Explore Maine’s wild coastline and mountains, meet challenges both as an expeditionary team member and leader, and develop new skills that serve you both in the wilderness, and in your life back home.
Maine Sea Kayaking and Backpacking courses are a perfect mix of land and sea travel, where you build and hone solid expeditionary skills in two completely different ecosystems. While in kayaks on the Maine Coast, you will build basic travel, planning, leadership and seamanship skills, such as navigation and weather observation. Next, transition to the Appalachian Mountain range in Maine and New Hampshire to backpack and rock climb. Each day you will learn the skills necessary to safely traverse the rugged Maine coast or mountains. At night you will sleep under tarps or in tents, developing backcountry cooking and campcraft practices. Sharing your goals and concerns, your group will work as a team to plan each day’s activities and choose an appropriate itinerary based on the conditions of the day. The skills and practices learned on these expeditions will serve you for life, whatever challenges lie ahead.
APPLY NOW This means a course has several open spots and is actively processing applications.
APPLY NOW – Almost Full This means there are three or fewer currently available spots left on a course. To secure your spot click Apply Now to begin an application!
JOIN WAITLIST Once a course has reached capacity, three waitlist positions become available. To join a course’s waitlist, click “Join Waitlist” to begin the application process. A $500 deposit is required. This $500 deposit includes a $150 non-refundable application fee and a $350 tuition payment. The $350 tuition payment is refundable only if you cancel your waitlist application or if an open position does not become available. If a position does become available, the applicant will be applied to the open position and the Application and Cancellation Policies of the Regional Outward Bound School will be followed, including forfeiture of the $500 deposit if you cancel 90 days or less prior to the course start date.
Waitlist applicants are encouraged to complete all required admissions documents while awaiting an open position. Positions may become available up to two weeks prior to the course start date. Applicants may only apply to one course. We recommend applying to a course with open positions instead of a course that is accepting waitlist applications. If you have questions, please call 866-467-7651 to speak with one of our Admissions Advisors.
CALL TO APPLY This means a course is very close to its start date. Although it is unlikely to secure a spot this late, you can call the National Admissions office at 866-467-7651 to discuss your options.
COURSE IS FULL When a course has reached maximum capacity, meaning all spots and the three waitlist spots are occupied, a course will read “Course Is Full.” This means applications are no longer being accepted.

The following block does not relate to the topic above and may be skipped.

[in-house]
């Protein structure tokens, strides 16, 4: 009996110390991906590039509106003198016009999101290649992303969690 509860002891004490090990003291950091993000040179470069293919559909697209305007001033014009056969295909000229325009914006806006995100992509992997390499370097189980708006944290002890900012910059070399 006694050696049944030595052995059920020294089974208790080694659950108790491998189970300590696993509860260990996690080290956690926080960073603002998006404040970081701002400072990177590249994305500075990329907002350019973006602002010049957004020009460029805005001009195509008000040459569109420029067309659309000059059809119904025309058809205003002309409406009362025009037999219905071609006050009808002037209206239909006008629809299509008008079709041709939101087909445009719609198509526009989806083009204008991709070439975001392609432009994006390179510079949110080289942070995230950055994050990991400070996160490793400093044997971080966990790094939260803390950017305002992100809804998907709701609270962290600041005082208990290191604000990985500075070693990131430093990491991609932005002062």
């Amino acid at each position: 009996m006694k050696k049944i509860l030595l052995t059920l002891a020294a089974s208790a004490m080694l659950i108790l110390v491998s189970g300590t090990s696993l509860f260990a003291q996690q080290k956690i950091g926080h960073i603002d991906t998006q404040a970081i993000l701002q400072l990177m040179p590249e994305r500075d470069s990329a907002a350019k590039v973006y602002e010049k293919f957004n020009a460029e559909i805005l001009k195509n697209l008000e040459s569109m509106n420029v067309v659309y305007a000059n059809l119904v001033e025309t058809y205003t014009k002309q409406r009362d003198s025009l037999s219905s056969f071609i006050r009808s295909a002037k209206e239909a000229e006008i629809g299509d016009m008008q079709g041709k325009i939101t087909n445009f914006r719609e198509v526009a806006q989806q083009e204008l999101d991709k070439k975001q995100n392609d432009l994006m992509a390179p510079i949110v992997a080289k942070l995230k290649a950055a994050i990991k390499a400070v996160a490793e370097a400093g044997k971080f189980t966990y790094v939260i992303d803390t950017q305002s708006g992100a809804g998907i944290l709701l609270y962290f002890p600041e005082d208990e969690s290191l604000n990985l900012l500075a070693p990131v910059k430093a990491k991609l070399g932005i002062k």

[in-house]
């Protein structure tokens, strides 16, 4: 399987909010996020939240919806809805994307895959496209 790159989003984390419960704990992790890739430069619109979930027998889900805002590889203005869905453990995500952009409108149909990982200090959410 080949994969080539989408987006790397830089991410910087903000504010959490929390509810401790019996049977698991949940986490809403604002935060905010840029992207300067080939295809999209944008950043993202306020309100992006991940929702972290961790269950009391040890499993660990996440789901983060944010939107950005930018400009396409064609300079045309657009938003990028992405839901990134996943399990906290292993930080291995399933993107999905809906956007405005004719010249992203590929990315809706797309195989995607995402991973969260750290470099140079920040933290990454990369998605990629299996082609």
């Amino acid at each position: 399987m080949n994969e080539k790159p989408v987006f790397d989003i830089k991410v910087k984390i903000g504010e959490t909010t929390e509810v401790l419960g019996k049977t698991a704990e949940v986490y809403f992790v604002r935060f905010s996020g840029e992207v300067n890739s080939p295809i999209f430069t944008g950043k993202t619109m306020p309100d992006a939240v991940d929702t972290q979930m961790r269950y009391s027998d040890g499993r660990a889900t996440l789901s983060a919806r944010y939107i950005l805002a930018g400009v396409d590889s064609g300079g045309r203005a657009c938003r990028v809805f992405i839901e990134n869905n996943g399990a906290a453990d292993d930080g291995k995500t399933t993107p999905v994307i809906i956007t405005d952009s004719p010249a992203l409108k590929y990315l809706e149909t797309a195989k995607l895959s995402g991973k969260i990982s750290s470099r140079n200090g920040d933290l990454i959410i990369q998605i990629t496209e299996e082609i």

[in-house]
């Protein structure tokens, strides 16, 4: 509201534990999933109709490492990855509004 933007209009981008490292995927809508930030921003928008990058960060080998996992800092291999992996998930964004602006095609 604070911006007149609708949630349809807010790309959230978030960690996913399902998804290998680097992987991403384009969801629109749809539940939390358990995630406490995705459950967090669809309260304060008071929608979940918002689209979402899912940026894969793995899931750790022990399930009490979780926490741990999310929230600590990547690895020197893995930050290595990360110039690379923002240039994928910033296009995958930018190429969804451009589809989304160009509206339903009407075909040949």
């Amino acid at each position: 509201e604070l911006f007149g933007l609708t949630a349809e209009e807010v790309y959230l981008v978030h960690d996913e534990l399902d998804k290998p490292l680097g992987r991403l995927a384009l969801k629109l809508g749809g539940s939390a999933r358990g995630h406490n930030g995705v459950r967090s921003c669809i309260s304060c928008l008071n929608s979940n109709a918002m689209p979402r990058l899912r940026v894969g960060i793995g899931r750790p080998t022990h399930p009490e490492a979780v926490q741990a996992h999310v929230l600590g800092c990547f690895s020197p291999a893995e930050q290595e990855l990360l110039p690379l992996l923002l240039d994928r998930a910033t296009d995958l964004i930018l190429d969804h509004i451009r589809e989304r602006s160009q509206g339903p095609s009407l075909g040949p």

CLOSED As a course nears its start date, the availability status may read “Closed.” In this event, a course roster has been finalized and applications are no longer being accepted or processed.
Are you ready to take a journey that will change your life? You won’t look at day-to-day drama the same way after you’ve summited a high mountain ridge, or slept under the stars watching bats swoop overhead. Joining an Outward Bound expedition changes you. Your crew, your Instructor, your route and your adventures will have a profound and lasting impact on you as you rise to meet exhilarating natural challenges in some of the country’s wildest places.
Build skills, form connections:Learn and practice wilderness, teamwork and leadership skills. Find connections with your crewmates based on support and respect (and fun too!), and in the thick of challenges, discover there is more in you than you know.
Value strengths and strengthen values: Uncover your unique character strengths, develop your leadership abilities and learn how to let compassion in to everyday life by pushing your own limits and working alongside your peers.
Demonstrate mastery:As you gain confidence in new skills, take on more decision-making responsibilities. Work together to achieve team goals, solve problems and succeed both as individuals and as a group. At the end of course, you and your crew will undergo a Final Challenge Event.
What you’ll learn:
For Middle School students, heading away from home means taking on new responsibilities and expectations with crewmates who are strangers when you first meet and trusted teammates by the end of your expedition. It’s all about confidence.
For High School students, the opportunities to carry more weight (literally and figuratively) and make impactful decisions with accompanying consequences fills the expedition as you go through numerous trials and triumphs. It’s all about independence.
After you come home, many of the character, leadership and service traits you uncovered on your expedition stay with you, helping you navigate your daily life with more resilience and success.
of Luke O'Neill
of Luke O'Neill
of Luke O'Neill
Sea kayaks are an intimate and accessible means of traveling the coast, creating opportunities for both independent skill development and teamwork. Students will have the opportunity to paddle both single and double kayaks, learning the techniques necessary to handle each craft. At night, students will sleep in tents on islands and the mainland in private areas, many of which are part of the Maine Island Trail network. To live well in the wilderness, all crew members must share the chores that turn a camp into a home, including setting up tents and tarps, creating a kitchen area, taking turns fetching water and cooking satisfying meals. These learned and practiced skills transfer to both the next section of the expedition, and to life back at home.